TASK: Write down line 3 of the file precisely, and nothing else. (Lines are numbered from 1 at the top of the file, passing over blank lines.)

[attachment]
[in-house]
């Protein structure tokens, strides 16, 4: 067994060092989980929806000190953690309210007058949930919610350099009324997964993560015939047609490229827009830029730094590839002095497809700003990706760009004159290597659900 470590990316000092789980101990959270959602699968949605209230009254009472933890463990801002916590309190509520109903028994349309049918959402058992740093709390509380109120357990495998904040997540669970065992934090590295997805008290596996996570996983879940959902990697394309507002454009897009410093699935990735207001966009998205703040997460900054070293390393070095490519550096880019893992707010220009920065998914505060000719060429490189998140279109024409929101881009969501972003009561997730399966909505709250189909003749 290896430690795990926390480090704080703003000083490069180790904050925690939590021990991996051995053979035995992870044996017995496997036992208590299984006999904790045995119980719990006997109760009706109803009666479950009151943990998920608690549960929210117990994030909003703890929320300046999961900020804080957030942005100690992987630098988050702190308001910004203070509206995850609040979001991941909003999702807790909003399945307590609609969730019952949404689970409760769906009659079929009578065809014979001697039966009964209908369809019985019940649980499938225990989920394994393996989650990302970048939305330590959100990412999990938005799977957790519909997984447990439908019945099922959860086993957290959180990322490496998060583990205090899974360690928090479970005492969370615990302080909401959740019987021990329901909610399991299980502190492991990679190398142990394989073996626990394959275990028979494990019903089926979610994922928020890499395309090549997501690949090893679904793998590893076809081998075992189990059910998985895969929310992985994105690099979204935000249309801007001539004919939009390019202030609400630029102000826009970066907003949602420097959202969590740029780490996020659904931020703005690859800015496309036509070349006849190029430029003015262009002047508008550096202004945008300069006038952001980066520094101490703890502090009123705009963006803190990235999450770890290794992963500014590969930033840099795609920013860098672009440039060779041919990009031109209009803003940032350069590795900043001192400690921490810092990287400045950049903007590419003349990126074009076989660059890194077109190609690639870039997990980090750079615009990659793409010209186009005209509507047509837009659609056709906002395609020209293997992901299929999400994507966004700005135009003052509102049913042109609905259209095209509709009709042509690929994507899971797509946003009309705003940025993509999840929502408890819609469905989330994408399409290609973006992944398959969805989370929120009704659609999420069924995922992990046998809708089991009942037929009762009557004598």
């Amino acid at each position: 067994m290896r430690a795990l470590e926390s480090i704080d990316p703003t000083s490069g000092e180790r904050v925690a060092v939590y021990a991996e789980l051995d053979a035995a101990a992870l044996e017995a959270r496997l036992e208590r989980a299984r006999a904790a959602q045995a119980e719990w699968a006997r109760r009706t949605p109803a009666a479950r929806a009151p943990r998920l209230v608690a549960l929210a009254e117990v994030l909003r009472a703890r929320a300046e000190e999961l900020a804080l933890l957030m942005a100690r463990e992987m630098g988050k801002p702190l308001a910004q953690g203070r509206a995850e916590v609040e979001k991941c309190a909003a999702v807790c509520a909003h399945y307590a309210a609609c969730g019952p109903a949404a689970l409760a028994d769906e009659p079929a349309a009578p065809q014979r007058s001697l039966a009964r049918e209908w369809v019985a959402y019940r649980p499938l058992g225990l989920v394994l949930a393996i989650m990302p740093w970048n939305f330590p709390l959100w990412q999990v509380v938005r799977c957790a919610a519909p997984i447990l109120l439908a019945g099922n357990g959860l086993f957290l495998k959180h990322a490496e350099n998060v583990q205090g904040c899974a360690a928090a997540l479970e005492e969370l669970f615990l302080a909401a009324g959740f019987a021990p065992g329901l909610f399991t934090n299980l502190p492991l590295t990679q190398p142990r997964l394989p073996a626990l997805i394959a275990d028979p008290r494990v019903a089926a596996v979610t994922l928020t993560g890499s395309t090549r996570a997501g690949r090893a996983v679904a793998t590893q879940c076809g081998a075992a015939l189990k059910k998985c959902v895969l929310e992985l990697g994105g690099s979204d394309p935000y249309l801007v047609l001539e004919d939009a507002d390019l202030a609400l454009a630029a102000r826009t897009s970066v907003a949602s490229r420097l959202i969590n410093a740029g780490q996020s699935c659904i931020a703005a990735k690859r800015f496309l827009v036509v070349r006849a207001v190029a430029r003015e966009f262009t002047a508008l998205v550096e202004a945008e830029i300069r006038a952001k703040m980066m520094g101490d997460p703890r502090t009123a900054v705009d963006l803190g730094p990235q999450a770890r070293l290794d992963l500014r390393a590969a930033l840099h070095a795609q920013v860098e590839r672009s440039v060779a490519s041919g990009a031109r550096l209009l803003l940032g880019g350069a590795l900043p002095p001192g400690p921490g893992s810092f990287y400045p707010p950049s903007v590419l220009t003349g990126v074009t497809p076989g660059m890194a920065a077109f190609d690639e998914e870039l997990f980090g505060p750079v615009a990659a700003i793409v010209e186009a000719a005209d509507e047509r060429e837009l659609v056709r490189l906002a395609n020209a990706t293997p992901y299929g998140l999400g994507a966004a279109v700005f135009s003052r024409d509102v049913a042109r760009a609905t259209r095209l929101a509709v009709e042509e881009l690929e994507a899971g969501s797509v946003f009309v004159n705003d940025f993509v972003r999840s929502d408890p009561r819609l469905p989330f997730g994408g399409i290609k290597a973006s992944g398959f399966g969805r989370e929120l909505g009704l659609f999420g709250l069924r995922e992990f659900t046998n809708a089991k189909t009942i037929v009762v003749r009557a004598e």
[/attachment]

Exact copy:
């Amino acid at each position: 067994m290896r430690a795990l470590e926390s480090i704080d990316p703003t000083s490069g000092e180790r904050v925690a060092v939590y021990a991996e789980l051995d053979a035995a101990a992870l044996e017995a959270r496997l036992e208590r989980a299984r006999a904790a959602q045995a119980e719990w699968a006997r109760r009706t949605p109803a009666a479950r929806a009151p943990r998920l209230v608690a549960l929210a009254e117990v994030l909003r009472a703890r929320a300046e000190e999961l900020a804080l933890l957030m942005a100690r463990e992987m630098g988050k801002p702190l308001a910004q953690g203070r509206a995850e916590v609040e979001k991941c309190a909003a999702v807790c509520a909003h399945y307590a309210a609609c969730g019952p109903a949404a689970l409760a028994d769906e009659p079929a349309a009578p065809q014979r007058s001697l039966a009964r049918e209908w369809v019985a959402y019940r649980p499938l058992g225990l989920v394994l949930a393996i989650m990302p740093w970048n939305f330590p709390l959100w990412q999990v509380v938005r799977c957790a919610a519909p997984i447990l109120l439908a019945g099922n357990g959860l086993f957290l495998k959180h990322a490496e350099n998060v583990q205090g904040c899974a360690a928090a997540l479970e005492e969370l669970f615990l302080a909401a009324g959740f019987a021990p065992g329901l909610f399991t934090n299980l502190p492991l590295t990679q190398p142990r997964l394989p073996a626990l997805i394959a275990d028979p008290r494990v019903a089926a596996v979610t994922l928020t993560g890499s395309t090549r996570a997501g690949r090893a996983v679904a793998t590893q879940c076809g081998a075992a015939l189990k059910k998985c959902v895969l929310e992985l990697g994105g690099s979204d394309p935000y249309l801007v047609l001539e004919d939009a507002d390019l202030a609400l454009a630029a102000r826009t897009s970066v907003a949602s490229r420097l959202i969590n410093a740029g780490q996020s699935c659904i931020a703005a990735k690859r800015f496309l827009v036509v070349r006849a207001v190029a430029r003015e966009f262009t002047a508008l998205v550096e202004a945008e830029i300069r006038a952001k703040m980066m520094g101490d997460p703890r502090t009123a900054v705009d963006l803190g730094p990235q999450a770890r070293l290794d992963l500014r390393a590969a930033l840099h070095a795609q920013v860098e590839r672009s440039v060779a490519s041919g990009a031109r550096l209009l803003l940032g880019g350069a590795l900043p002095p001192g400690p921490g893992s810092f990287y400045p707010p950049s903007v590419l220009t003349g990126v074009t497809p076989g660059m890194a920065a077109f190609d690639e998914e870039l997990f980090g505060p750079v615009a990659a700003i793409v010209e186009a000719a005209d509507e047509r060429e837009l659609v056709r490189l906002a395609n020209a990706t293997p992901y299929g998140l999400g994507a966004a279109v700005f135009s003052r024409d509102v049913a042109r760009a609905t259209r095209l929101a509709v009709e042509e881009l690929e994507a899971g969501s797509v946003f009309v004159n705003d940025f993509v972003r999840s929502d408890p009561r819609l469905p989330f997730g994408g399409i290609k290597a973006s992944g398959f399966g969805r989370e929120l909505g009704l659609f999420g709250l069924r995922e992990f659900t046998n809708a089991k189909t009942i037929v009762v003749r009557a004598e």